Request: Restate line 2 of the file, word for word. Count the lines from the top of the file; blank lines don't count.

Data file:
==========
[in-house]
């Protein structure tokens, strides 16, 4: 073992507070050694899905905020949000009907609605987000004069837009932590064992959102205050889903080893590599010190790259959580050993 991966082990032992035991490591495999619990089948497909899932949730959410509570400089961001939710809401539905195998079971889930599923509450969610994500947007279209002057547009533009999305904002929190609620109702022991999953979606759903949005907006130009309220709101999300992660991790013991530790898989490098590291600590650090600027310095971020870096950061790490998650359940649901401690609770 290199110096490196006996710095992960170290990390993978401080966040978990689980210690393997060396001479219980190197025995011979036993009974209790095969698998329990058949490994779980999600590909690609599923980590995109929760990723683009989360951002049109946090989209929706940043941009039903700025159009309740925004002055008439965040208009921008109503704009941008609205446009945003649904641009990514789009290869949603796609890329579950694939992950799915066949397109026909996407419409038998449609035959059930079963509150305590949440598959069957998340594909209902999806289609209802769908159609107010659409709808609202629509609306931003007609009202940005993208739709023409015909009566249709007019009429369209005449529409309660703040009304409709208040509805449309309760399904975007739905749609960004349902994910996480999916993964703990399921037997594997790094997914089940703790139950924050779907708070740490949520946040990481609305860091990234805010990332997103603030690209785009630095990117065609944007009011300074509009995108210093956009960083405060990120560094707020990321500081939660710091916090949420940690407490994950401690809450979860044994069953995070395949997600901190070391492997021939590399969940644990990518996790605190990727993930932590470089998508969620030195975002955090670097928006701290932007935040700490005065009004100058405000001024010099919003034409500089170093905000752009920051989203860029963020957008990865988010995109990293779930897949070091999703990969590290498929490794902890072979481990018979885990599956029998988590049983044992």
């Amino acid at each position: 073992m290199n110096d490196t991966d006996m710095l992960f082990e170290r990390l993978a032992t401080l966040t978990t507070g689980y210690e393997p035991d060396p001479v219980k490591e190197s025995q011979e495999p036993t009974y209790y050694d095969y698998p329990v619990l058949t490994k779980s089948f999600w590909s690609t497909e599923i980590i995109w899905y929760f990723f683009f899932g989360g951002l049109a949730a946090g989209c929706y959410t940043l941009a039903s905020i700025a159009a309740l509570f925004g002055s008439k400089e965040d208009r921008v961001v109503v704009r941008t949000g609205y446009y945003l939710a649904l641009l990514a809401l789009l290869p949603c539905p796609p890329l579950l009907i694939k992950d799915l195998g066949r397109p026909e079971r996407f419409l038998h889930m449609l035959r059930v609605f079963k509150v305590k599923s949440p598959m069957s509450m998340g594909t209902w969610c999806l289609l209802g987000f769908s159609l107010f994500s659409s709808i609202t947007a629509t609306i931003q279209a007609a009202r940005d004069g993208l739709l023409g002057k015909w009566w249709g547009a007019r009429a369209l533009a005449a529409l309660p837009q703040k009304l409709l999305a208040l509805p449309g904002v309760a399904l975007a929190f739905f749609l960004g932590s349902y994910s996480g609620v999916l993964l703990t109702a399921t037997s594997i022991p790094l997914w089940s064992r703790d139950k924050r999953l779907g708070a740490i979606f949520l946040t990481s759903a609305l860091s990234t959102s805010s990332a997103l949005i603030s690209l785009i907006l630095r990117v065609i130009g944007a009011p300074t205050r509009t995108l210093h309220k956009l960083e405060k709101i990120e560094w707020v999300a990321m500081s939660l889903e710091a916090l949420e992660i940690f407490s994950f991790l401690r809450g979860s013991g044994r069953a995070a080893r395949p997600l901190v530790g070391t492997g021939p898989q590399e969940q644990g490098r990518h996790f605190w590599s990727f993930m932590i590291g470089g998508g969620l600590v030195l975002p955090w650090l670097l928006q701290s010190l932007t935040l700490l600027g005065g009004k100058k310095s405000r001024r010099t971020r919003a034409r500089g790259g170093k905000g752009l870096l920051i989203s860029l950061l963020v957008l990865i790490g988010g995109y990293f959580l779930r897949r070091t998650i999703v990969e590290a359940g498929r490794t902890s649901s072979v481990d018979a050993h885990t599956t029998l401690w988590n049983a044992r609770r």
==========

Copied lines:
């Protein structure tokens, strides 16, 4: 073992507070050694899905905020949000009907609605987000004069837009932590064992959102205050889903080893590599010190790259959580050993 991966082990032992035991490591495999619990089948497909899932949730959410509570400089961001939710809401539905195998079971889930599923509450969610994500947007279209002057547009533009999305904002929190609620109702022991999953979606759903949005907006130009309220709101999300992660991790013991530790898989490098590291600590650090600027310095971020870096950061790490998650359940649901401690609770 290199110096490196006996710095992960170290990390993978401080966040978990689980210690393997060396001479219980190197025995011979036993009974209790095969698998329990058949490994779980999600590909690609599923980590995109929760990723683009989360951002049109946090989209929706940043941009039903700025159009309740925004002055008439965040208009921008109503704009941008609205446009945003649904641009990514789009290869949603796609890329579950694939992950799915066949397109026909996407419409038998449609035959059930079963509150305590949440598959069957998340594909209902999806289609209802769908159609107010659409709808609202629509609306931003007609009202940005993208739709023409015909009566249709007019009429369209005449529409309660703040009304409709208040509805449309309760399904975007739905749609960004349902994910996480999916993964703990399921037997594997790094997914089940703790139950924050779907708070740490949520946040990481609305860091990234805010990332997103603030690209785009630095990117065609944007009011300074509009995108210093956009960083405060990120560094707020990321500081939660710091916090949420940690407490994950401690809450979860044994069953995070395949997600901190070391492997021939590399969940644990990518996790605190990727993930932590470089998508969620030195975002955090670097928006701290932007935040700490005065009004100058405000001024010099919003034409500089170093905000752009920051989203860029963020957008990865988010995109990293779930897949070091999703990969590290498929490794902890072979481990018979885990599956029998988590049983044992």